November 26, 2019

On Nov. 2, 2004, Florida voters overwhelmingly approved a proposed constitutional amendment, titled the Patients’ Right to Know About Adverse Medical Incidents. Over 81% of the votes cast on this matter favored this amendment, reflecting the desires of almost 6 million voters.

This constitutional amendment, codified as Article X, Section 25 of the Florida Constitution, states that “patients have a right to have access to any records made or received in the course of business by a health care facility or provider relating to any adverse medical incident.” [1] An adverse medical incident is defined as:

[M]edical negligence, intentional misconduct, and any other act, neglect, or default of a health care facility or health care provider that caused or could have caused injury to or death of a patient, including, but not limited to, those incidents that are required by state or federal law to be reported to any governmental agency or body, and incidents that are reported to or reviewed by any health care facility peer review, risk management, quality assurance, credentials, or similar committee, or any representative of any such committees.[2]

In summary, upon approval of this constitutional amendment, individuals were given the right to access records generated by hospitals or doctors that were related to an incident that caused, or could have caused, injury or death to a patient.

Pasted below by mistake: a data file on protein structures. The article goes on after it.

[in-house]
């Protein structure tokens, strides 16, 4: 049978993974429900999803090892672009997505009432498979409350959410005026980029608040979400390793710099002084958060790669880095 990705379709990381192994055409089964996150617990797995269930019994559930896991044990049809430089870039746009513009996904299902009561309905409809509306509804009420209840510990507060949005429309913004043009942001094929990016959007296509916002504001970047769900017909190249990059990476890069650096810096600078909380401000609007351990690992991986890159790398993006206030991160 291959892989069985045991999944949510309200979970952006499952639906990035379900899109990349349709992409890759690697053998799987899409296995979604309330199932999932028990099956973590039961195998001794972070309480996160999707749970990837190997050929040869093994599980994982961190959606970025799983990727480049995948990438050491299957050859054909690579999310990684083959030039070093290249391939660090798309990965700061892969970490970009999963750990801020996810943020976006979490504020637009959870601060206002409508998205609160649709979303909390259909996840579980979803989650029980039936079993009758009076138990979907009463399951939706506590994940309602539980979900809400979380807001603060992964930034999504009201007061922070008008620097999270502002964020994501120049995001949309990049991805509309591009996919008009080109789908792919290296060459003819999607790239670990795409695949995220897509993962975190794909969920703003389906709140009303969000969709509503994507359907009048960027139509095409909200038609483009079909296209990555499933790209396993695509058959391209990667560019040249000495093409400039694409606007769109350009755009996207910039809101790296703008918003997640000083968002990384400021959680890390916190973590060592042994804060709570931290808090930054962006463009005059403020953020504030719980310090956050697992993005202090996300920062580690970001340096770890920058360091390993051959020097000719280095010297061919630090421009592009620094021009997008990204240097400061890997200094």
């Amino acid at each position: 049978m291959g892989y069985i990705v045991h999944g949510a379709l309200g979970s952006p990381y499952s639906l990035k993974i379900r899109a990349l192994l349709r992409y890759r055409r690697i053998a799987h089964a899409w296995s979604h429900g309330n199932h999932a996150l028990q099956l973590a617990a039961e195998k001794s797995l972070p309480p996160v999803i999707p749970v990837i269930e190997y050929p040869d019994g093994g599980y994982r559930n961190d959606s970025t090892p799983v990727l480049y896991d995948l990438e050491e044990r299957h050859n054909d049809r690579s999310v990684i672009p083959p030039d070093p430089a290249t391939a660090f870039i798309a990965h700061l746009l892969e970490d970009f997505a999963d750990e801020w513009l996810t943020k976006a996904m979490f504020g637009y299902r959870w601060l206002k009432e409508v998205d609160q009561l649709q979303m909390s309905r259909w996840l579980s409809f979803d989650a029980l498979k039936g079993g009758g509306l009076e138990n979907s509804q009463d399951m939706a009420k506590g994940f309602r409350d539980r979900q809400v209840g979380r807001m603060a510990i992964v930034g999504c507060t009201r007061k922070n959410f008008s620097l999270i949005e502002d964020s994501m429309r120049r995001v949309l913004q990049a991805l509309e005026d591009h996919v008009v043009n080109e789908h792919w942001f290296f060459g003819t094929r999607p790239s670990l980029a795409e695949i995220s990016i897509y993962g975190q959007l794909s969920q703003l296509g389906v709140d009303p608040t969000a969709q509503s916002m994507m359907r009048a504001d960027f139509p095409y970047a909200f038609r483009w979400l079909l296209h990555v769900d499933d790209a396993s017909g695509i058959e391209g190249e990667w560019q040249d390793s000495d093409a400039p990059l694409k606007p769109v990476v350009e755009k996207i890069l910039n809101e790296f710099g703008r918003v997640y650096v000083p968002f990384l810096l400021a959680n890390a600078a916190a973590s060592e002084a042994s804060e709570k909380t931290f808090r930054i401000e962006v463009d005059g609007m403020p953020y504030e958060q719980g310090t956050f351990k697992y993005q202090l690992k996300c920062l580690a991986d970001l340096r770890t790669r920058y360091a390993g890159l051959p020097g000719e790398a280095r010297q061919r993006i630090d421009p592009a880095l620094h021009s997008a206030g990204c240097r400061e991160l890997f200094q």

Despite the clear intent of the voters, practitioners representing plaintiffs in medical malpractice cases in Florida have experienced difficulty in obtaining records related to an adverse medical incident, when such records are requested during discovery. The most common objections raised by attorneys representing medical professionals, when faced with a request for these records, are based on Florida statutes that have been abrogated, and the Federal Patient Safety And Quality Improvement Act of 2005.

These efforts to curtail patients’ right to know, for the most part, have been overcome by decisions favorable to plaintiffs, issued by appellate courts, as well as the Florida Supreme Court. Dissatisfied with this precedent, some defendants are now refusing to turn over these records, citing their disagreement with these court decisions, and ignoring the bedrock of our justice system — stare decisis.

This article will explore the above-mentioned efforts to prevent patients from accessing records to which they are entitled under the Florida Constitution, and highlight the dangers in ignoring clear precedent and the will of voters.

Read Time to Respect Florida Law and Patients' Right to Know